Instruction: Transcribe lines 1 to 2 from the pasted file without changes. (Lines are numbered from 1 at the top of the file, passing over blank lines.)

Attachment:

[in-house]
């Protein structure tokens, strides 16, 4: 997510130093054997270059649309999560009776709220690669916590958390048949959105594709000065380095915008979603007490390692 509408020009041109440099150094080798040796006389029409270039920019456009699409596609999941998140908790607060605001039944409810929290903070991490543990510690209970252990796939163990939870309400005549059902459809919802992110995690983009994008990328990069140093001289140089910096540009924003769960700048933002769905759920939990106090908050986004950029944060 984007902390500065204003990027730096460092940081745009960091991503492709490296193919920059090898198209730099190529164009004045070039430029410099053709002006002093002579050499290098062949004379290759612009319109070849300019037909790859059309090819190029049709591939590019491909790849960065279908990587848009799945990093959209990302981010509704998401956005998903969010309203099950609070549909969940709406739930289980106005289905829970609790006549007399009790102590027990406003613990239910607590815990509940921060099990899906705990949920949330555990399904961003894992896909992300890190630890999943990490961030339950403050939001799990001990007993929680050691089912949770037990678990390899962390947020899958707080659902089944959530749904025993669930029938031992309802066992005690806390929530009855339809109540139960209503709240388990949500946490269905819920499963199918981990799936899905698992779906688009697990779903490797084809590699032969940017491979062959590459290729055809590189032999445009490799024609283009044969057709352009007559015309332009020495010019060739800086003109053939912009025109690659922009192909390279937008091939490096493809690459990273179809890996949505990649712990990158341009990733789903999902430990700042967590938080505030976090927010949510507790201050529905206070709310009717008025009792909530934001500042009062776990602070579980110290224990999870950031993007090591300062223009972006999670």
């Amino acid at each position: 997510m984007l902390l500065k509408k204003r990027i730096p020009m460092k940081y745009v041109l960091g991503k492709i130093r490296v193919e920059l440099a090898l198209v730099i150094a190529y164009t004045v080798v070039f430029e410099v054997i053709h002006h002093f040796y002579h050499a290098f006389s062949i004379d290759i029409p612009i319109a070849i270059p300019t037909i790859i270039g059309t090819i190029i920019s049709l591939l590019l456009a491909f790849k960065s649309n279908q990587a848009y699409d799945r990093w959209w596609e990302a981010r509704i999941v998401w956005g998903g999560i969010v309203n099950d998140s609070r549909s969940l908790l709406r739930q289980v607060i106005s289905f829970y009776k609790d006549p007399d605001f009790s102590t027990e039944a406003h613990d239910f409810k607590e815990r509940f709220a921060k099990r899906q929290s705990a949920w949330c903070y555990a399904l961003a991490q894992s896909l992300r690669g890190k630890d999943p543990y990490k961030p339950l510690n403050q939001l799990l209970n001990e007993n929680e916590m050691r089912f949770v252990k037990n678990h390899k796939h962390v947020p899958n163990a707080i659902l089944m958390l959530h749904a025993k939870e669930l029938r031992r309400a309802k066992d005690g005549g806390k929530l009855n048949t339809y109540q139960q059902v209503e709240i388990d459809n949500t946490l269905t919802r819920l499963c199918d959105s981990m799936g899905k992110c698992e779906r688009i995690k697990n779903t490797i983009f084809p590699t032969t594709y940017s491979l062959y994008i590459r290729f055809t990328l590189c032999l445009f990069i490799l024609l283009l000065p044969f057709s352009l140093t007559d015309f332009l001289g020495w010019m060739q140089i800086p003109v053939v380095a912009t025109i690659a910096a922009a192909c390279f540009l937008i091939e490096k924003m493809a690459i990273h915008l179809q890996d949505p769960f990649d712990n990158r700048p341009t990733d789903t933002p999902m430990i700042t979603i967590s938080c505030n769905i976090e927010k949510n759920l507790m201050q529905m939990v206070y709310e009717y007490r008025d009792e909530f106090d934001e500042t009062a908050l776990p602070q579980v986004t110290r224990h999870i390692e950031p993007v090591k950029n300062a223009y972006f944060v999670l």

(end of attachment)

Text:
[in-house]
């Protein structure tokens, strides 16, 4: 997510130093054997270059649309999560009776709220690669916590958390048949959105594709000065380095915008979603007490390692 509408020009041109440099150094080798040796006389029409270039920019456009699409596609999941998140908790607060605001039944409810929290903070991490543990510690209970252990796939163990939870309400005549059902459809919802992110995690983009994008990328990069140093001289140089910096540009924003769960700048933002769905759920939990106090908050986004950029944060 984007902390500065204003990027730096460092940081745009960091991503492709490296193919920059090898198209730099190529164009004045070039430029410099053709002006002093002579050499290098062949004379290759612009319109070849300019037909790859059309090819190029049709591939590019491909790849960065279908990587848009799945990093959209990302981010509704998401956005998903969010309203099950609070549909969940709406739930289980106005289905829970609790006549007399009790102590027990406003613990239910607590815990509940921060099990899906705990949920949330555990399904961003894992896909992300890190630890999943990490961030339950403050939001799990001990007993929680050691089912949770037990678990390899962390947020899958707080659902089944959530749904025993669930029938031992309802066992005690806390929530009855339809109540139960209503709240388990949500946490269905819920499963199918981990799936899905698992779906688009697990779903490797084809590699032969940017491979062959590459290729055809590189032999445009490799024609283009044969057709352009007559015309332009020495010019060739800086003109053939912009025109690659922009192909390279937008091939490096493809690459990273179809890996949505990649712990990158341009990733789903999902430990700042967590938080505030976090927010949510507790201050529905206070709310009717008025009792909530934001500042009062776990602070579980110290224990999870950031993007090591300062223009972006999670």